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If You Find An Archaeological Artifact, Do You Get To Keep It?

Finders are most definitely not always keepers.


Eleanor Higgs


Eleanor Higgs

Creative Services Assistant

Eleanor is a content creator and social media assistant with an undergraduate degree in zoology and a master’s degree in wildlife documentary production.

Creative Services Assistant

A palm face up holding a small amount of soul and a metal object could be an arrow head or the tip of a spear.

While it might be exciting to discover a piece of history, chances are it will be better looked after in a museum than your living room

Image Credit: nevio/

Amateur metal detectorists, rock hounds, or even an average member of the public might one day be in the right place at the right time and stumble upon a historic artifact. Roman coins, battle axes, and even ancient treasure can be found across the world. But if you find such an item, should you give it to a museum, the head of state, or can you keep it?

Of course, the rules are different depending on where the object was found, in which country the find happened, and even what the find is. Let's break down the main rules in different countries.


In the US, two acts – the National Historic Preservation Act and the Archaeological Resources Protection Act – have specific requirements about how artifacts are preserved and claimed when they are discovered. For an archeological discovery, the site must be 100 years old or more and must indicate a connection to human activity or human life.  

Professional archaeologists are aiming to record history and not trade and sell items for a profit (looking at you Helena Shaw). However, if you aren’t a professional, then you must report your findings, usually to a state archaeologist or historical society. Most sites strongly advise you not to post your findings on social media to help protect the artifact and the surrounding site.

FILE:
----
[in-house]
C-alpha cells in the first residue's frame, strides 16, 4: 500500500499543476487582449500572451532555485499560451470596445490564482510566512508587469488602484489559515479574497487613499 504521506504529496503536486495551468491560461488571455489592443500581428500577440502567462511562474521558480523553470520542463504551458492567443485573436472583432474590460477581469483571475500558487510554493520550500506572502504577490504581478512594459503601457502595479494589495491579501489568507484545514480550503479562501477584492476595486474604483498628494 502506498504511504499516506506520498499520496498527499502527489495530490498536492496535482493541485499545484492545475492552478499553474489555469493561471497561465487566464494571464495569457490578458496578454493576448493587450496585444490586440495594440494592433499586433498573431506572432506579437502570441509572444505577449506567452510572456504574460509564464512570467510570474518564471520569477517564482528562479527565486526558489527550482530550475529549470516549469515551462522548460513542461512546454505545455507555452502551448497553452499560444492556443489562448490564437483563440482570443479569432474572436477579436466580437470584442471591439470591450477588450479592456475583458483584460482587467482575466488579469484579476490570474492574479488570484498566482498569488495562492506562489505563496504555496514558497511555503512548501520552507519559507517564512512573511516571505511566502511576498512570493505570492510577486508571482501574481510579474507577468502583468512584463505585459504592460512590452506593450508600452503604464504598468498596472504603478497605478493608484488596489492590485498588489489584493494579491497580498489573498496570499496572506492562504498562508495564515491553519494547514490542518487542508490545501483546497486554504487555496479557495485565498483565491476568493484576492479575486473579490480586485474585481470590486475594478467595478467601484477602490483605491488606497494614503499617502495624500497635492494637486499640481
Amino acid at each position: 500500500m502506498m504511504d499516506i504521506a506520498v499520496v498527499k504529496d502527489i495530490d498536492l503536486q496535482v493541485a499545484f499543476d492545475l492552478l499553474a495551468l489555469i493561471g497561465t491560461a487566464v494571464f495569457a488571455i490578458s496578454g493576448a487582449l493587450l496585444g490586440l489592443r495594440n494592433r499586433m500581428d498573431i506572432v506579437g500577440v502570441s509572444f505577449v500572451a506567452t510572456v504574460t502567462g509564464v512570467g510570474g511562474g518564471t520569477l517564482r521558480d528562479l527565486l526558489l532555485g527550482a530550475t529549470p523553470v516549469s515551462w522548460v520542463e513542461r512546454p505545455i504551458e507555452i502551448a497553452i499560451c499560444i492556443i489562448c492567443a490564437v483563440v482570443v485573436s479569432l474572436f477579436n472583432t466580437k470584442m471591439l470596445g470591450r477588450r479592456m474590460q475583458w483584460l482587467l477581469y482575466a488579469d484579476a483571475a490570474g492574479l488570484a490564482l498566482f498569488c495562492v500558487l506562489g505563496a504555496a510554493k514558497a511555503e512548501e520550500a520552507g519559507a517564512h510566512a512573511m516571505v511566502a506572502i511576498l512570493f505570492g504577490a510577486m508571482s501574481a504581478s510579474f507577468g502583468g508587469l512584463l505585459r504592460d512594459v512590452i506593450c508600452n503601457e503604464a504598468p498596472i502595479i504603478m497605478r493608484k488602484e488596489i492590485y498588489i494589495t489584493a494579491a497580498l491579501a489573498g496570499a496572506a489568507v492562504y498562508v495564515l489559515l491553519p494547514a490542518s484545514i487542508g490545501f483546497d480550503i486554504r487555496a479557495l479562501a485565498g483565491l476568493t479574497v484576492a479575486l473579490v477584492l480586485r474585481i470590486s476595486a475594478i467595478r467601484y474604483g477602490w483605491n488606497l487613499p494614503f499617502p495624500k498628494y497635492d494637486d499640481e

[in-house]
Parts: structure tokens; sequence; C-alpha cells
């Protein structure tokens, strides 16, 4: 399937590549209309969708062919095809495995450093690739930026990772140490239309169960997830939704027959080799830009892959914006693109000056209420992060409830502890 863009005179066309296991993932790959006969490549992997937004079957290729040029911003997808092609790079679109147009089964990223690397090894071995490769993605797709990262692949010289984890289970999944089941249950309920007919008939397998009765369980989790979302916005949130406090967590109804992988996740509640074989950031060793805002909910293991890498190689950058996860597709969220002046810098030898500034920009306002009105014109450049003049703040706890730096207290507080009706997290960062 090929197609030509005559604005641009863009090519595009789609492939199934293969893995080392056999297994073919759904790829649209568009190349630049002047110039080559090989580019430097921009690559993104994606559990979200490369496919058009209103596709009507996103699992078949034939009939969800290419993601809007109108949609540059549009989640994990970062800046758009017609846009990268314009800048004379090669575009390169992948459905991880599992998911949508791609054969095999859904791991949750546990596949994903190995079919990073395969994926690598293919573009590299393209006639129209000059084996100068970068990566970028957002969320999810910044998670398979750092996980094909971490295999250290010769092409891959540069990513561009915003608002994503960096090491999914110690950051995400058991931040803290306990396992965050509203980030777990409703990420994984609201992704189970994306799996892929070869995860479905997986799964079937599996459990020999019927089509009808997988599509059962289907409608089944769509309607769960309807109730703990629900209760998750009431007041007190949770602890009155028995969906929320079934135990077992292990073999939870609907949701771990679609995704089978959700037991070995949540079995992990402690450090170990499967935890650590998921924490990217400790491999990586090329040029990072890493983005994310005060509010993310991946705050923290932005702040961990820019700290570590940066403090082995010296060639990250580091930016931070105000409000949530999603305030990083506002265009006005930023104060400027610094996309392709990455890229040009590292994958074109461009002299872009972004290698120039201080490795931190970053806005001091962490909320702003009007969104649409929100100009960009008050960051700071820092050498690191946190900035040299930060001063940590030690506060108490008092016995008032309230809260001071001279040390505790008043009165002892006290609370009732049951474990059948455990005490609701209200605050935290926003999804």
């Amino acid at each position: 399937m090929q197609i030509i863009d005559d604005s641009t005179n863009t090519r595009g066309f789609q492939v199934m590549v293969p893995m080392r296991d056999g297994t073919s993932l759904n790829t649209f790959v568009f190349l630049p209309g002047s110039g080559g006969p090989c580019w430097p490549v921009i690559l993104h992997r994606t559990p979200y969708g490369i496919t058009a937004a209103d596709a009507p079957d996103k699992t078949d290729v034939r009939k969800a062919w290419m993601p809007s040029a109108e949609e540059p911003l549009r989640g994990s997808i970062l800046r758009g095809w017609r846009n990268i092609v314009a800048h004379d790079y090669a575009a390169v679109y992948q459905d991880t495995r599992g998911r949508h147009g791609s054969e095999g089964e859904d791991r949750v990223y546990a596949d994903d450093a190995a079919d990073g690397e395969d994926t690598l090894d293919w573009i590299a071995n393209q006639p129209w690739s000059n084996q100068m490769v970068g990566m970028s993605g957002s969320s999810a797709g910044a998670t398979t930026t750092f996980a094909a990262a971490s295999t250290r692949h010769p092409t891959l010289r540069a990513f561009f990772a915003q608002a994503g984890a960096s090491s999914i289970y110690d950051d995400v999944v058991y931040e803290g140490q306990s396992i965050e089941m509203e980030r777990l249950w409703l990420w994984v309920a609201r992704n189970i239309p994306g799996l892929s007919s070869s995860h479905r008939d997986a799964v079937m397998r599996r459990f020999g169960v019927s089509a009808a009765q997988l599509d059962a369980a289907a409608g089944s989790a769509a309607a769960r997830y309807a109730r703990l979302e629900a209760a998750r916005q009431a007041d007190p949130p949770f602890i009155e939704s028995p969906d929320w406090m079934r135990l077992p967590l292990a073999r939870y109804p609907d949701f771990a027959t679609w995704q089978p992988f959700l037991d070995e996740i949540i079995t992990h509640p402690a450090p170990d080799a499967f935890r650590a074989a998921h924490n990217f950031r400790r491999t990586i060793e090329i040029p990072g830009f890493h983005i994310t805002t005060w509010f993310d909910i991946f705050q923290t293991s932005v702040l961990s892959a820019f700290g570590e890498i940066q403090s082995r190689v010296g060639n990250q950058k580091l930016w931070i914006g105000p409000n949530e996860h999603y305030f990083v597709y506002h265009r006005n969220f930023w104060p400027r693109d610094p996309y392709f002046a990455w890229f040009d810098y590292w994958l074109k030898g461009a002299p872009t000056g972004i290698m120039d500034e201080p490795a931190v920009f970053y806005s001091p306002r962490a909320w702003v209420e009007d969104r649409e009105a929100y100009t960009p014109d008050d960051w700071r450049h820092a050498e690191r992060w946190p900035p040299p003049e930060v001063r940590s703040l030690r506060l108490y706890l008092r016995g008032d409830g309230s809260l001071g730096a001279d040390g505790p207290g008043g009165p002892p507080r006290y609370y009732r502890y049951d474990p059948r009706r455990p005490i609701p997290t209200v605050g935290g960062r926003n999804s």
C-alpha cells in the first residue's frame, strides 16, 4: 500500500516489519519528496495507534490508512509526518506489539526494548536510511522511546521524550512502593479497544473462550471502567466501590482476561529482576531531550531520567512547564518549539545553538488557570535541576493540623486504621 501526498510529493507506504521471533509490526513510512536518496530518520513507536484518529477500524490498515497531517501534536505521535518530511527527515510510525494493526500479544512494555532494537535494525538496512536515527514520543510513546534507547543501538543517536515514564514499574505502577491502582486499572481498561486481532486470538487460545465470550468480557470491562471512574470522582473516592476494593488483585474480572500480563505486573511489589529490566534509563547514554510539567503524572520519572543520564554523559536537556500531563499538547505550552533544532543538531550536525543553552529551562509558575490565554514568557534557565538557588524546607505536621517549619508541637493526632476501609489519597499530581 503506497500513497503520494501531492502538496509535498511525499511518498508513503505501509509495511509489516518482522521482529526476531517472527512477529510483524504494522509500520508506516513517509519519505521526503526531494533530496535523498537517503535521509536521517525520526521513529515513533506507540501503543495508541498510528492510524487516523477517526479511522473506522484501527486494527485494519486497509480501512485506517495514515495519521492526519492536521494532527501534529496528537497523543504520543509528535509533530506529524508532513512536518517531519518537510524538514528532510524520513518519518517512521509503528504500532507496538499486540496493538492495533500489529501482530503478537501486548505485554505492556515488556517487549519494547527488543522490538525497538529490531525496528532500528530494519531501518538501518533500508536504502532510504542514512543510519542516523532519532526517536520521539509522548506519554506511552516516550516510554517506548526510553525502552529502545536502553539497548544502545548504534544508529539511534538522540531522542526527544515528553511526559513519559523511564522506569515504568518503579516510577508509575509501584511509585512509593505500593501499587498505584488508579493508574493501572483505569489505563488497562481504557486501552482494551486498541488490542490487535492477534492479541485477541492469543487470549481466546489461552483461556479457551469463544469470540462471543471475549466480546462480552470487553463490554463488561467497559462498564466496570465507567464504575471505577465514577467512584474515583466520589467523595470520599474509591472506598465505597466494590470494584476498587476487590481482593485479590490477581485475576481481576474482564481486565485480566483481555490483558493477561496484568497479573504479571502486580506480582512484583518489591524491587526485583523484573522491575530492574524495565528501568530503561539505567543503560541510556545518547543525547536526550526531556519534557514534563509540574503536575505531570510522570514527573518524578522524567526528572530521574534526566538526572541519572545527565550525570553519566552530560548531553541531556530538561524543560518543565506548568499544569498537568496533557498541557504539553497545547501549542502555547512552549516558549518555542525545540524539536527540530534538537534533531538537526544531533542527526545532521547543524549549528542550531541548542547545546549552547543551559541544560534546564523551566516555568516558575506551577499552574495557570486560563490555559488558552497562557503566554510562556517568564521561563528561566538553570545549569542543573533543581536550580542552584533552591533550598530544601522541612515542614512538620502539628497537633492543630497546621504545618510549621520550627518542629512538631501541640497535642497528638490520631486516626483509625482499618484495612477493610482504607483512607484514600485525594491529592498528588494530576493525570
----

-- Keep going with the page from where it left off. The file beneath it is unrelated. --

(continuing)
If you find what you think is an artifact in a US National Park, the advice is to photograph the finding in its location with a landmark visible and to alert a park ranger to your discovery. Removing an artifact from federal lands is illegal and could result in fines. 

Across the pond in the UK, you may face a fine or even 3 months of jail time for not reporting treasure. For an archeological discovery, they can either be reported to the Portable Antiquities Scheme in England or the Cymru PAS Scheme if it was discovered in Wales. The Portable Antiquities Scheme is managed by the British Museum and the National Museum in Wales, they are responsible for recording archaeological finds discovered by the public, according to the website. 


In the UK (but not Scotland) you are legally obligated to report finds of gold, silver, and coins under the Treasure Act of 1996. “Treasure” has its own legal definition defined in the Act but broadly covers coins, precious metals, and any object deemed to be of “outstanding historical, archaeological or cultural importance.” 

In New Zealand, all items found after April 1, 1976, belong to the Crown, anything found must be reported to the Ministry of Culture and Heritage within 28 days and they decide what happens to the item. If the item was found on March 31, 1976, or earlier then the item belongs to the person that found it.

Returning artifacts to places they have been stolen from is also becoming slightly more common, either because the person feels a sense of guilt for taking the object in the first place or because they believe the artifact to be cursed. 

All “explainer” articles are confirmed by fact checkers to be correct at time of publishing. Text, images, and links may be edited, removed, or added to at a later date to keep information current.  


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